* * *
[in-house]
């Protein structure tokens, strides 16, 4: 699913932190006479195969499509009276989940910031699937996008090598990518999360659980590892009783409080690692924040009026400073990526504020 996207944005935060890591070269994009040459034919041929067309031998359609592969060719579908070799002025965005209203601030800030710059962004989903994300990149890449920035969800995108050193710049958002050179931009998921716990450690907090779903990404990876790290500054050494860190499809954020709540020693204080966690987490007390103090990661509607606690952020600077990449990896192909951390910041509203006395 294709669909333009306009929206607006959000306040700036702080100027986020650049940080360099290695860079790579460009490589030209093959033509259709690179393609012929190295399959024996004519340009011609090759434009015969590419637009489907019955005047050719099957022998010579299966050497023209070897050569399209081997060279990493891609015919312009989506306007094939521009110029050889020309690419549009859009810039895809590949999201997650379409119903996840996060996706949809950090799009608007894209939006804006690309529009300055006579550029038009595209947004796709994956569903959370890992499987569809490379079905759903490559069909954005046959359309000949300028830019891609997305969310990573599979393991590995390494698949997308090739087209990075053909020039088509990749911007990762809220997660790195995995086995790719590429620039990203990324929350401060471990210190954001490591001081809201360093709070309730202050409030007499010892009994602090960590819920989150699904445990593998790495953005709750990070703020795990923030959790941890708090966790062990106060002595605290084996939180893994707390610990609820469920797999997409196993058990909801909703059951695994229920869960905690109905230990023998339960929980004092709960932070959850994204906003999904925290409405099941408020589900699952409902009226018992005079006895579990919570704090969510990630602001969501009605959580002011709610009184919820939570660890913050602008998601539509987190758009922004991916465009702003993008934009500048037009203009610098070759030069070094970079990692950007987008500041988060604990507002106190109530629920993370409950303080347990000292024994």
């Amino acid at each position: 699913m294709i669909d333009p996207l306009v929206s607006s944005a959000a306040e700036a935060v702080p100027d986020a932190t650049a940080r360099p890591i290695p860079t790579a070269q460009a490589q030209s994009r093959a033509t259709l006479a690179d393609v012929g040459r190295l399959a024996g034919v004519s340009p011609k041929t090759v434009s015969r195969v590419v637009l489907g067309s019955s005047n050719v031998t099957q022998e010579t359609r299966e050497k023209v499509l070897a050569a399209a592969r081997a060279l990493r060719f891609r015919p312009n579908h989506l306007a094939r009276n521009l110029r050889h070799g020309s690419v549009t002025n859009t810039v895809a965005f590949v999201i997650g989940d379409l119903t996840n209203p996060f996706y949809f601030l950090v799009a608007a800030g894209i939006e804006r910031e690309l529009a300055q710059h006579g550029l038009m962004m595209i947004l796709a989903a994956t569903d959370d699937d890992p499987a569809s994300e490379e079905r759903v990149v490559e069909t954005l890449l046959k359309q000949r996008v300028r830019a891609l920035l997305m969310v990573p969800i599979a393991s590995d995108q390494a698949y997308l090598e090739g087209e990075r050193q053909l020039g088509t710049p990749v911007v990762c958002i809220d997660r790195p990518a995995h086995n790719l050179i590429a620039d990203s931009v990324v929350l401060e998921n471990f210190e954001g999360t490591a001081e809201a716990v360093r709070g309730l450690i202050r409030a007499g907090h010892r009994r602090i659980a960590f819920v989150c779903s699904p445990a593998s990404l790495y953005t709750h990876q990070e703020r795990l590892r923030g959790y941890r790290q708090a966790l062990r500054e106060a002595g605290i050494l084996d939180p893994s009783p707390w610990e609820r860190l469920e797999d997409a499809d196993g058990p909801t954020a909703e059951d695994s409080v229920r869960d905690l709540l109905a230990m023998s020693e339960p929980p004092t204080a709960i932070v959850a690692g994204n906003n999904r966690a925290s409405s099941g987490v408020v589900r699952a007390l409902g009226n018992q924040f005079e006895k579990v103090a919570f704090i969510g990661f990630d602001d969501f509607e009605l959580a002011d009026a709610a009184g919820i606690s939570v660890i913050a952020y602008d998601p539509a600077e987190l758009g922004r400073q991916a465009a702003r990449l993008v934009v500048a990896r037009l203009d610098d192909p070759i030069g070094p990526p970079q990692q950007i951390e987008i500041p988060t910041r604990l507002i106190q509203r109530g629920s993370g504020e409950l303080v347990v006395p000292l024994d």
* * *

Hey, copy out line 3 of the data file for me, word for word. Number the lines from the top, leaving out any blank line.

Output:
């Amino acid at each position: 699913m294709i669909d333009p996207l306009v929206s607006s944005a959000a306040e700036a935060v702080p100027d986020a932190t650049a940080r360099p890591i290695p860079t790579a070269q460009a490589q030209s994009r093959a033509t259709l006479a690179d393609v012929g040459r190295l399959a024996g034919v004519s340009p011609k041929t090759v434009s015969r195969v590419v637009l489907g067309s019955s005047n050719v031998t099957q022998e010579t359609r299966e050497k023209v499509l070897a050569a399209a592969r081997a060279l990493r060719f891609r015919p312009n579908h989506l306007a094939r009276n521009l110029r050889h070799g020309s690419v549009t002025n859009t810039v895809a965005f590949v999201i997650g989940d379409l119903t996840n209203p996060f996706y949809f601030l950090v799009a608007a800030g894209i939006e804006r910031e690309l529009a300055q710059h006579g550029l038009m962004m595209i947004l796709a989903a994956t569903d959370d699937d890992p499987a569809s994300e490379e079905r759903v990149v490559e069909t954005l890449l046959k359309q000949r996008v300028r830019a891609l920035l997305m969310v990573p969800i599979a393991s590995d995108q390494a698949y997308l090598e090739g087209e990075r050193q053909l020039g088509t710049p990749v911007v990762c958002i809220d997660r790195p990518a995995h086995n790719l050179i590429a620039d990203s931009v990324v929350l401060e998921n471990f210190e954001g999360t490591a001081e809201a716990v360093r709070g309730l450690i202050r409030a007499g907090h010892r009994r602090i659980a960590f819920v989150c779903s699904p445990a593998s990404l790495y953005t709750h990876q990070e703020r795990l590892r923030g959790y941890r790290q708090a966790l062990r500054e106060a002595g605290i050494l084996d939180p893994s009783p707390w610990e609820r860190l469920e797999d997409a499809d196993g058990p909801t954020a909703e059951d695994s409080v229920r869960d905690l709540l109905a230990m023998s020693e339960p929980p004092t204080a709960i932070v959850a690692g994204n906003n999904r966690a925290s409405s099941g987490v408020v589900r699952a007390l409902g009226n018992q924040f005079e006895k579990v103090a919570f704090i969510g990661f990630d602001d969501f509607e009605l959580a002011d009026a709610a009184g919820i606690s939570v660890i913050a952020y602008d998601p539509a600077e987190l758009g922004r400073q991916a465009a702003r990449l993008v934009v500048a990896r037009l203009d610098d192909p070759i030069g070094p990526p970079q990692q950007i951390e987008i500041p988060t910041r604990l507002i106190q509203r109530g629920s993370g504020e409950l303080v347990v006395p000292l024994d």